Through the story of Scripture or, as Volf calls them, “the memories of God,” Christians are given a way to rightly remember. The salvific acts of God in Scripture, the Exodus, Christ’s crucifixion and resurrection act as regulatory exemplars and gift the Church with a “framework for memory.” When we remember how we have been wronged and how we have wronged others, we must remember these acts of God. These are not just God’s acts in the past, but God’s promise for our future. The works of God save us from the tyranny of our own memories of wrongdoing. God can redeem our memories, freeing us from being defined by them.  The memories of God’s works show us the telos of memory within the Christian life: “The highest aim of lovingly truthful memory seeks to bring about the repentance, forgiveness, and transformation of wrongdoers, and reconciliation between wrongdoers and their victims.”

Volf engages both the question of how to remember, and also how long we should remember.  At this point I could continue to give a haphazard summary of Volf’s argument. Instead, I want to give what I think his answer might be to the question, “Will there be 9/11 memorials in the new heavens and new earth?” To this question of the eschatological role of memory, his answer would be “no.” Volf advocates for not so much the forgetting, but the non-remembrance of evils suffered. For this is what God has done in the cross–embracing, healing, and doing away with the brokenness of humanity. The full extent of what this means for our current activity of communal remembering is difficult. Volf says:

“Is the non-remembrance of wrongs suffered that I propose a flight from the unbearable memory into the felicity of oblivion? No flight is involved. According to my conception, each wrong suffered will be exposed in its full horror, its perpetrators condemned and the repentant transformed, and its victims honored and healed. Then, after evil has been both condemned and overcome, we will be able to release the memories of wrongs suffered, able to let them slip out of our mind. Will we let go of them so as to be able to rejoice with complete and permanent joy in God and in one another? No, that is not quite the right way to think about the not-coming-to-mind of memories of the wrongs suffered. We will not “forget” so as to be able to rejoice; we will rejoice and therefore let those memories slip out of our minds! The reason for our non-remembrance of wrongs will be the same as its cause: Our minds will be rapt in the goodness of God and in the goodness of God’s new world, and the memories of wrongs will wither away like plants without water.”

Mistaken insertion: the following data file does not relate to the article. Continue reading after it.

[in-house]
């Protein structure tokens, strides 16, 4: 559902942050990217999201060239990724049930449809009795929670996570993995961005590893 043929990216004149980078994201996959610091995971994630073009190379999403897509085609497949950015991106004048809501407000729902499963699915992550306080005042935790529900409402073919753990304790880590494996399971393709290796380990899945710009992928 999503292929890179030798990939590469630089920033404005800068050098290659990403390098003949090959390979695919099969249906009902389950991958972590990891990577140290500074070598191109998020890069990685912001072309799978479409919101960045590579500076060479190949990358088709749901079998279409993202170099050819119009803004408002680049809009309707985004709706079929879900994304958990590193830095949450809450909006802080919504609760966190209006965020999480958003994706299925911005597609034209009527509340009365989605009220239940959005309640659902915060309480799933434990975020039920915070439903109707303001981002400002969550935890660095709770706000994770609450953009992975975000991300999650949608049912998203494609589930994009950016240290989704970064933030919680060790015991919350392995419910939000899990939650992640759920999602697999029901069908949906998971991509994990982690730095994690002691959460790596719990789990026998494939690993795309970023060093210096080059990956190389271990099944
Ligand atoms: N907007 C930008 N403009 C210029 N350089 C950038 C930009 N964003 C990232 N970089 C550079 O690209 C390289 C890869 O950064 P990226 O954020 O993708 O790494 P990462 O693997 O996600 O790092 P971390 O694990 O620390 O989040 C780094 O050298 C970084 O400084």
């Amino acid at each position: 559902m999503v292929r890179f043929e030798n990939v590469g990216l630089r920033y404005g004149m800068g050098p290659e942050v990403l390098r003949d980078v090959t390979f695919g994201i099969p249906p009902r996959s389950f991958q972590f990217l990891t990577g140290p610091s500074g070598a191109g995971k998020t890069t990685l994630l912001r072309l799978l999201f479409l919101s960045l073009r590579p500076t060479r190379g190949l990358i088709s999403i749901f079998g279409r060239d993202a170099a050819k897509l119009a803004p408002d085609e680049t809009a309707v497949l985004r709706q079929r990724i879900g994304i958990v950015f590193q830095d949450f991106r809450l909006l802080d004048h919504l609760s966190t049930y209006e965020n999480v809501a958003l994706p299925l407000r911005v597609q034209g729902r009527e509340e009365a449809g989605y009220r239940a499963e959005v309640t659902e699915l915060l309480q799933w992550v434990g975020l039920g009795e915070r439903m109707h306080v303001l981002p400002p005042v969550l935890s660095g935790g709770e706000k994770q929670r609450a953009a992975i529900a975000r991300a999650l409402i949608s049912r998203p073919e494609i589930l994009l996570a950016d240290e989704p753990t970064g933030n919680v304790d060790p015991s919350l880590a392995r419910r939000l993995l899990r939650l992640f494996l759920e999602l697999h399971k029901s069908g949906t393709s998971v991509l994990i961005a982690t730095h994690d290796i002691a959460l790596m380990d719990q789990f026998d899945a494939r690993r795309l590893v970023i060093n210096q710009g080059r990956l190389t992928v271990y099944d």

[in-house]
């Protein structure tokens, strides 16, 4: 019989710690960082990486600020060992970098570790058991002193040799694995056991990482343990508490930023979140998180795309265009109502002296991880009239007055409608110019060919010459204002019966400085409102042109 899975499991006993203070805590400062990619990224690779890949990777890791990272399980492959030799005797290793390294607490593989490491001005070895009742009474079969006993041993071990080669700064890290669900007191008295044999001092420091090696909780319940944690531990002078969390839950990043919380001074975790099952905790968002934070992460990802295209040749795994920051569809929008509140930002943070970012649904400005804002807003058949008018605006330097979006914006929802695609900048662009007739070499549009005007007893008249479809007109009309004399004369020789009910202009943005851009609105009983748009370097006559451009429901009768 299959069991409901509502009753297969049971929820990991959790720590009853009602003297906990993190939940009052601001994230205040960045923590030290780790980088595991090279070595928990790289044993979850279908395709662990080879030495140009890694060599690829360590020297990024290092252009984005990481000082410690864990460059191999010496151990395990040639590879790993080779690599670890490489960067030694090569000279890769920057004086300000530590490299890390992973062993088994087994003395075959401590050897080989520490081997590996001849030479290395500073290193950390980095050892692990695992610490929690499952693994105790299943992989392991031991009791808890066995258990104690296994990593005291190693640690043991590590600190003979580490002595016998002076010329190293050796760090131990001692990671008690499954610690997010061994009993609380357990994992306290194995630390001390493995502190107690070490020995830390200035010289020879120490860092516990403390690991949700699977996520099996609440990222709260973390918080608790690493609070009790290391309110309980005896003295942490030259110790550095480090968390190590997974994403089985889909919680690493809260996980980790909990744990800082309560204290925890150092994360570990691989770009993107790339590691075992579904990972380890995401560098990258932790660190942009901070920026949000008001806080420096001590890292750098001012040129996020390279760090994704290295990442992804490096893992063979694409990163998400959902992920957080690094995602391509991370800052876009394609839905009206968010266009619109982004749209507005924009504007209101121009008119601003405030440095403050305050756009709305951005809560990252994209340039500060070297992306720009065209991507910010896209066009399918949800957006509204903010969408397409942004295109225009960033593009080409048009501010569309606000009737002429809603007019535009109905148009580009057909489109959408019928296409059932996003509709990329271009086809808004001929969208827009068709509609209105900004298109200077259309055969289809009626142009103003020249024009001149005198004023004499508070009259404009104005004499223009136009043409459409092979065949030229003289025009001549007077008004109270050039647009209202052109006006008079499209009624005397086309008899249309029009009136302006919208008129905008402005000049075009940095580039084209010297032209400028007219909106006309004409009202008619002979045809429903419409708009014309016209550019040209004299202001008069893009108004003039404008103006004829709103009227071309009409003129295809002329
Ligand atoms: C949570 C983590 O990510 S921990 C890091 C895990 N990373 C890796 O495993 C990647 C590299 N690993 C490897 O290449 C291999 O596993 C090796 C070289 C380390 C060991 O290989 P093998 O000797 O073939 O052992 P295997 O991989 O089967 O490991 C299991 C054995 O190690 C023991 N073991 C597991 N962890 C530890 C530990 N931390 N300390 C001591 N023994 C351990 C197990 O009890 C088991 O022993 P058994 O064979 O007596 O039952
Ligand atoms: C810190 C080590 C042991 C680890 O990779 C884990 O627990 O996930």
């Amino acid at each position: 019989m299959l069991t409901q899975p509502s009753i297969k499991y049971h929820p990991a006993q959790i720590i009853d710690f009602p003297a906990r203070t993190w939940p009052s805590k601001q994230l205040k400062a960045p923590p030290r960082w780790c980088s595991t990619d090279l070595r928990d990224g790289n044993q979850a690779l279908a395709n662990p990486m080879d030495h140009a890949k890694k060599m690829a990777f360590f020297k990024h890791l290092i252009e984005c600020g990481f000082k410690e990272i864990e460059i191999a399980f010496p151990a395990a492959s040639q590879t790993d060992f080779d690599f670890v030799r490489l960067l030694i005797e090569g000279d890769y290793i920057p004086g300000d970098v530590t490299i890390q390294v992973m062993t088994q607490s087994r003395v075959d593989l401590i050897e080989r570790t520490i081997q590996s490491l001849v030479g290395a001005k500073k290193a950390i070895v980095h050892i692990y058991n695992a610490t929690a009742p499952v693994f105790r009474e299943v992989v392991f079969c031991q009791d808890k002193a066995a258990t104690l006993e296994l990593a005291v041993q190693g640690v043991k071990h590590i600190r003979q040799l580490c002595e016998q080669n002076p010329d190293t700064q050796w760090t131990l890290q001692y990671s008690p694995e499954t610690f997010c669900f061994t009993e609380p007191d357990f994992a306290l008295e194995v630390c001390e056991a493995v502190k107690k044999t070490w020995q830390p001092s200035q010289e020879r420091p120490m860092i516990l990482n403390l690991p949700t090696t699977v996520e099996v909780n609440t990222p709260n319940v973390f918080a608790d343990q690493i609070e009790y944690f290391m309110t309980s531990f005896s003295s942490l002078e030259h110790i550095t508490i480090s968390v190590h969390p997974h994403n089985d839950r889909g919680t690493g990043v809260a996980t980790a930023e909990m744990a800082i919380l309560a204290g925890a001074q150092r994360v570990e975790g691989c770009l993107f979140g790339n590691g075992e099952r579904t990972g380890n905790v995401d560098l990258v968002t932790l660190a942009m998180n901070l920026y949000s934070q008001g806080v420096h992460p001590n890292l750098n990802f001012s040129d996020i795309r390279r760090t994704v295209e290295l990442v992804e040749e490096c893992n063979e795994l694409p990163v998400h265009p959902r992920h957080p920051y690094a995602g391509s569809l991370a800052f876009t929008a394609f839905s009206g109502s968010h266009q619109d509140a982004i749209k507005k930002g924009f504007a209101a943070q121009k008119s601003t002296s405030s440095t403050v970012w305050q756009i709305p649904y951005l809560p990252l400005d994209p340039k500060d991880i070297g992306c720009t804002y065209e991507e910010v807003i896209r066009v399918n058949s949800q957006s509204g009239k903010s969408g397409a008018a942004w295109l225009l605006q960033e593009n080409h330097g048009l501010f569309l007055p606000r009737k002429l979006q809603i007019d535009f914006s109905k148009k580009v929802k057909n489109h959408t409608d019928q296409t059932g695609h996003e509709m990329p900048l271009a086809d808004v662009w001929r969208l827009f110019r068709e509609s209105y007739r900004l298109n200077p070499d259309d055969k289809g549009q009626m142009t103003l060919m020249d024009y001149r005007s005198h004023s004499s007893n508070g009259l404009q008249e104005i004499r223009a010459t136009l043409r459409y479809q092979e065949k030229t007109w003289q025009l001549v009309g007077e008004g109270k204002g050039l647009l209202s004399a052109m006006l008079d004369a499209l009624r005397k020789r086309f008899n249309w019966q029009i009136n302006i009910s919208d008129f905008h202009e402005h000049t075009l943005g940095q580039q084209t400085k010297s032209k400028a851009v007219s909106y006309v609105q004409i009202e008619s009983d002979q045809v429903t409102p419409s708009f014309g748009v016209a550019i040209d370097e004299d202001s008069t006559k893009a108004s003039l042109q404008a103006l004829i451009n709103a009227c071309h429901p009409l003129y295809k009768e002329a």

Some memories keep the ruins of life alive, some are even how we create ruins in the lives of others. Thankfully, in Christ, God has promised to save us from ourselves.  However, we do not live in the new heavens and new earth. So our justice, our reconciliation, and our memories will always suffer from disorder and the warped gravity of sin. Volf recognizes that only through grace, through the seeking of peace, do we prevent evil from determining who we become.